Of course, philosophers ask hard questions, scientists try to answer those questions. And yes, of course, most of these thinkers and philosophers died before Evolutionary theory exploded into the numerous different fields we have today. Which is why it puzzles me that people still read the Postmodernists as if they are “gospel.” A lot of what Foucault and Derrida wrote, flies in the face of what we now understand about the human mind and the history of its developement. I find the idea that everything is a power struggle to be absolutely repugnant.

            Also, i appreciate your thoughtful responses.

          • cpt_freakout says:

            The whole “postmodernism is a religion!” thing is an invention from people who’ve had strong emotional reactions to material that in my experience they haven’t found the time or disposition to understand. You said it yourself – these guys also belong to a historical period, and their thoughts are often useful to interpret certain aspects of our world. There’s a reason people still read Aristotle, Nietzsche and Spinoza, even if our world is now completely different. The article quotes Foucault once (ONCE!) and you immediately throw everything else away. Who’s to say your precious evolutionary psychology will not be completely outdated within the next ten years? Will we just say all of it is a bunch of crap because we now understand things in a different way? Einstein wasn’t important because he called Newtonian physicists hacks and idiots, you know. No right or wrong here, just (historically conditioned) positions.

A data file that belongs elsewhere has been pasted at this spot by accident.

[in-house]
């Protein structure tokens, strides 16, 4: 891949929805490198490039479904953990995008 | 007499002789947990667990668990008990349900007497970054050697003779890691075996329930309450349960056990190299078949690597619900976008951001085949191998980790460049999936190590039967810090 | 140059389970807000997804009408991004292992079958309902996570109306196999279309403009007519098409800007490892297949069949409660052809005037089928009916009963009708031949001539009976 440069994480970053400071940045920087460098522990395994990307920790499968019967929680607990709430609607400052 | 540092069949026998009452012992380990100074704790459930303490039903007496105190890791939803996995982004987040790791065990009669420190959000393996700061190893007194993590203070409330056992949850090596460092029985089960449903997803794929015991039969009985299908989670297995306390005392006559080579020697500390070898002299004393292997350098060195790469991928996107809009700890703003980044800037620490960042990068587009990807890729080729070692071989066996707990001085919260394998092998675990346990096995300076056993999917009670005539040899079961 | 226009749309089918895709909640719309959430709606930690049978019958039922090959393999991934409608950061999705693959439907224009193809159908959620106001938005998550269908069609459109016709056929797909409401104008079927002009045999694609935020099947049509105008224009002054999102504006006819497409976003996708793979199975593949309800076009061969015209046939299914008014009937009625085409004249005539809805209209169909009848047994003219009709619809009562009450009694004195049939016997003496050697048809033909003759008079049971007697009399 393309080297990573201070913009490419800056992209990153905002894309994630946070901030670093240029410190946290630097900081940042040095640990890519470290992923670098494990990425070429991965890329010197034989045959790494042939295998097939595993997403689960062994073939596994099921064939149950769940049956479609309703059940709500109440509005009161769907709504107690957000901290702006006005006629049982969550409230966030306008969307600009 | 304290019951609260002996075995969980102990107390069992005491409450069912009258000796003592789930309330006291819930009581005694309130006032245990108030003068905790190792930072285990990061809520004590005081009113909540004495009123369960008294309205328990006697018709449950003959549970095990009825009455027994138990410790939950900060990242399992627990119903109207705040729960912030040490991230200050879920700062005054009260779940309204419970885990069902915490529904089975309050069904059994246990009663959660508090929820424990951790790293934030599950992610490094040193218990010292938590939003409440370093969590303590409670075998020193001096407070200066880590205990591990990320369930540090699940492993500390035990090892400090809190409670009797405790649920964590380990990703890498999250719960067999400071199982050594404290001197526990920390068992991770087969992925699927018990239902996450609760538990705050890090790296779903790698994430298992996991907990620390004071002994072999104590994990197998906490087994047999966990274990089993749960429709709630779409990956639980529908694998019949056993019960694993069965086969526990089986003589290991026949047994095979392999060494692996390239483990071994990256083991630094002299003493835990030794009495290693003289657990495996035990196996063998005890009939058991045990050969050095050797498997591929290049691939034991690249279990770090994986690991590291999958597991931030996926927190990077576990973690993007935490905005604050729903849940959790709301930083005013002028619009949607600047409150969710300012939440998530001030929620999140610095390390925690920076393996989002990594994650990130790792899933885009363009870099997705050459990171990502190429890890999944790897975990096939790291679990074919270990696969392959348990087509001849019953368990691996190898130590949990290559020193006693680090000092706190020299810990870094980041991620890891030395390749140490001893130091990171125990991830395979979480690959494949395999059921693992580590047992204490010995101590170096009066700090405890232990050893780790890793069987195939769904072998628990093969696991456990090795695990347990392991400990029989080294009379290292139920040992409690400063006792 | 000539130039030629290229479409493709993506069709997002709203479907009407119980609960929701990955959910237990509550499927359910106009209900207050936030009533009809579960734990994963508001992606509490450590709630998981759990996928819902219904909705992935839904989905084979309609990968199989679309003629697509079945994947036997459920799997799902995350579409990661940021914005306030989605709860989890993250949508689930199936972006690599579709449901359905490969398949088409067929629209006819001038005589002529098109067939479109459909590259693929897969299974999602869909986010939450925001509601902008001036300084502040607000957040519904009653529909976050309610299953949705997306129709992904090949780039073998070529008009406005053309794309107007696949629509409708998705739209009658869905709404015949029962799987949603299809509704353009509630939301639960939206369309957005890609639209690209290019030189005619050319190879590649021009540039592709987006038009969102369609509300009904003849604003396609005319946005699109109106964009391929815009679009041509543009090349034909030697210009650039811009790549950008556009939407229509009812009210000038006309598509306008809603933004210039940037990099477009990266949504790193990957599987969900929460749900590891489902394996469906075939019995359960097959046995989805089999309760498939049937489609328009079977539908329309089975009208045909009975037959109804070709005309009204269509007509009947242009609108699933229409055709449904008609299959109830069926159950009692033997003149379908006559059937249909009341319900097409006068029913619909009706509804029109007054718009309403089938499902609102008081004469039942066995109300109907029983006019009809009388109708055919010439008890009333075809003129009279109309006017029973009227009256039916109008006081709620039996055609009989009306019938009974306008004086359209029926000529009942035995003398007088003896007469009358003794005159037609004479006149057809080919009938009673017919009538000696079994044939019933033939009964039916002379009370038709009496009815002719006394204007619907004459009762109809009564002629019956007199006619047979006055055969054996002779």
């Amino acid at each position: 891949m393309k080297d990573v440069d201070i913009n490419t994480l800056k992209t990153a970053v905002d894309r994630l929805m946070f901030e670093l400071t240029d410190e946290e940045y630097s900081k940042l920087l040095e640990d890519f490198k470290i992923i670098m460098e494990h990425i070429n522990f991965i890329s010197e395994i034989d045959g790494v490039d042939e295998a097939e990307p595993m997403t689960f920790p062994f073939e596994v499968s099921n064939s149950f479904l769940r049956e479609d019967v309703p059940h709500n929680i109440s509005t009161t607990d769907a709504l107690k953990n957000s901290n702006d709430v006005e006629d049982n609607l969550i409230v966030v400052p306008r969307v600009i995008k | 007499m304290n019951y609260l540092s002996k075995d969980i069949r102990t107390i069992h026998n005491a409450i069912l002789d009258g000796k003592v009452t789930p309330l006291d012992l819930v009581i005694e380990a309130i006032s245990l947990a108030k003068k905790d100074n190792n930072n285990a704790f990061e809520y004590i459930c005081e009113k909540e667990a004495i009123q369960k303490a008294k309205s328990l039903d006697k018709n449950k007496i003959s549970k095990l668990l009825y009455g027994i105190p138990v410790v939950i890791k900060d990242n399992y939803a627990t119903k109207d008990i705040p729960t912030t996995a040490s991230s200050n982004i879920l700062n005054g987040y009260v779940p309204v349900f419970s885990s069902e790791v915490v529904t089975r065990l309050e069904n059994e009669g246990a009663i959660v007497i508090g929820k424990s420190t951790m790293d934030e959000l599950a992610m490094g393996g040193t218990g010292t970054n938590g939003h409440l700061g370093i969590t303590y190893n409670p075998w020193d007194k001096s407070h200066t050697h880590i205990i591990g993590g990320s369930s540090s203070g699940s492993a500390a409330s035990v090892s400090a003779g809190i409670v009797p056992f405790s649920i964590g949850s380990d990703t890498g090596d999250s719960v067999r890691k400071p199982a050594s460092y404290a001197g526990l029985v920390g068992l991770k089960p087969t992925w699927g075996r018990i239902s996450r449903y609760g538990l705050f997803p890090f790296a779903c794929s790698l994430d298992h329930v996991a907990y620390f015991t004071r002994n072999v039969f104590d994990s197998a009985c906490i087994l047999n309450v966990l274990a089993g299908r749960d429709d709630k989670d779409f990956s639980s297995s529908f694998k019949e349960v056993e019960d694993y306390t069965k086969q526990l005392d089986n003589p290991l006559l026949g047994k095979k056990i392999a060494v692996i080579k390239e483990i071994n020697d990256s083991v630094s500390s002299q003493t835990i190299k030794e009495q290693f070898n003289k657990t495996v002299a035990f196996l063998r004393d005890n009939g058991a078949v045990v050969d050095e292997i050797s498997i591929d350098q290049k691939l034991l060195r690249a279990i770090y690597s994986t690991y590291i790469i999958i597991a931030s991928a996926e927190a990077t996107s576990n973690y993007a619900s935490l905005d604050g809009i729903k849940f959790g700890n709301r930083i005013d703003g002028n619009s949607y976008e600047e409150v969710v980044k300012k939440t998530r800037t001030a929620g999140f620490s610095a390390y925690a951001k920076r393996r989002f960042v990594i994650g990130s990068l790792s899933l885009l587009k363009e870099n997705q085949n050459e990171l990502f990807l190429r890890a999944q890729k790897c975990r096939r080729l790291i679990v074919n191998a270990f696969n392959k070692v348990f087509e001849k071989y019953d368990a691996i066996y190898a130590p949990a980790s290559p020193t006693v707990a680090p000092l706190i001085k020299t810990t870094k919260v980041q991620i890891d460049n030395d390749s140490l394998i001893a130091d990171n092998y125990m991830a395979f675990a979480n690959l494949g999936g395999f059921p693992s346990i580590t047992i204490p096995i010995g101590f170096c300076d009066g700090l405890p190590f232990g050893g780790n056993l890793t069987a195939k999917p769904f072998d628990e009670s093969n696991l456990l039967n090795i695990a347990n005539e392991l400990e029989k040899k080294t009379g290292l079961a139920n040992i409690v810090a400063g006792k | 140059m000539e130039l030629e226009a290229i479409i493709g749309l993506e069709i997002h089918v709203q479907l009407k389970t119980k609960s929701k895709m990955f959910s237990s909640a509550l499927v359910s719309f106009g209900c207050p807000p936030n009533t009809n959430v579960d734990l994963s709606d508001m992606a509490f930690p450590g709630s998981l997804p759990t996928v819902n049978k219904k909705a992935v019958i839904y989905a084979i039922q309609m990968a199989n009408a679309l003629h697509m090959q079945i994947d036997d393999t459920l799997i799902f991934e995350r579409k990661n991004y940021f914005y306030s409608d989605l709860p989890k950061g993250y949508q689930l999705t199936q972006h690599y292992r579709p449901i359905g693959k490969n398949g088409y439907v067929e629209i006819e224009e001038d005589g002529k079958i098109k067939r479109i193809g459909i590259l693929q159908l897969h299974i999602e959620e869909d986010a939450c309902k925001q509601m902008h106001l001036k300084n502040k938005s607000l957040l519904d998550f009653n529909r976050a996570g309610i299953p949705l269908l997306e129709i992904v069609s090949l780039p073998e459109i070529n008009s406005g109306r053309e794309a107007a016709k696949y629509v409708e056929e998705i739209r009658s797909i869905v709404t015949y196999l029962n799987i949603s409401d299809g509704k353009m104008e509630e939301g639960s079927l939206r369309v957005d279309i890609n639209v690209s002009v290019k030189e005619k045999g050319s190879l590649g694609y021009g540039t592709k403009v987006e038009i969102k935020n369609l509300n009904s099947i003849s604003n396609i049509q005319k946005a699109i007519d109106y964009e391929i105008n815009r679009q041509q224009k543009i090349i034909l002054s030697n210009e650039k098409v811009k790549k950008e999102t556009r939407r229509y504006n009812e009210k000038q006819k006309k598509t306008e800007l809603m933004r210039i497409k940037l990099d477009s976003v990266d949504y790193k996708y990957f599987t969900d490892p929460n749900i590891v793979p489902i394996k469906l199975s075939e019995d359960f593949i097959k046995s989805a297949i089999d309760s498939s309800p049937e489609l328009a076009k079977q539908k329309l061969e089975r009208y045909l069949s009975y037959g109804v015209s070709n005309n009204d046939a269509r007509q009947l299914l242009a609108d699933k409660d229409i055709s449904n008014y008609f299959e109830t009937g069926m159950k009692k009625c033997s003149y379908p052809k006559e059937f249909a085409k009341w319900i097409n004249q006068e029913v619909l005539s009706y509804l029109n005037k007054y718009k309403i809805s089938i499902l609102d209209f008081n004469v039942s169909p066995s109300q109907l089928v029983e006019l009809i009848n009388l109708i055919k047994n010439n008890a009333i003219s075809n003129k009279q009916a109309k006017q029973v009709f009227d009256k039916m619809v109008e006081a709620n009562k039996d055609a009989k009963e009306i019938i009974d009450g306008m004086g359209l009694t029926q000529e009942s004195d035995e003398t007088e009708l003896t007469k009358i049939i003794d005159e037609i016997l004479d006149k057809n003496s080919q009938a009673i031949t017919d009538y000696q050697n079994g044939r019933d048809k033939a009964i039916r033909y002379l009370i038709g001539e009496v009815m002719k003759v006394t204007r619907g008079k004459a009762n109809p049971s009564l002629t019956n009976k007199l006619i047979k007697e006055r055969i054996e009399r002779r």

• grrrz says:

            This is getting hard to reply to people here cause I can’t read back the comment I’m replying to, but, in a nutshell, “French Theory” or “postmodernism” is a label that loosely covers very different authors/philosophers. It’s totally ok to not get interested in any of those, and there’s no point in reading something you find no meaning in or that bores you, but in any case you have to be a little more specific.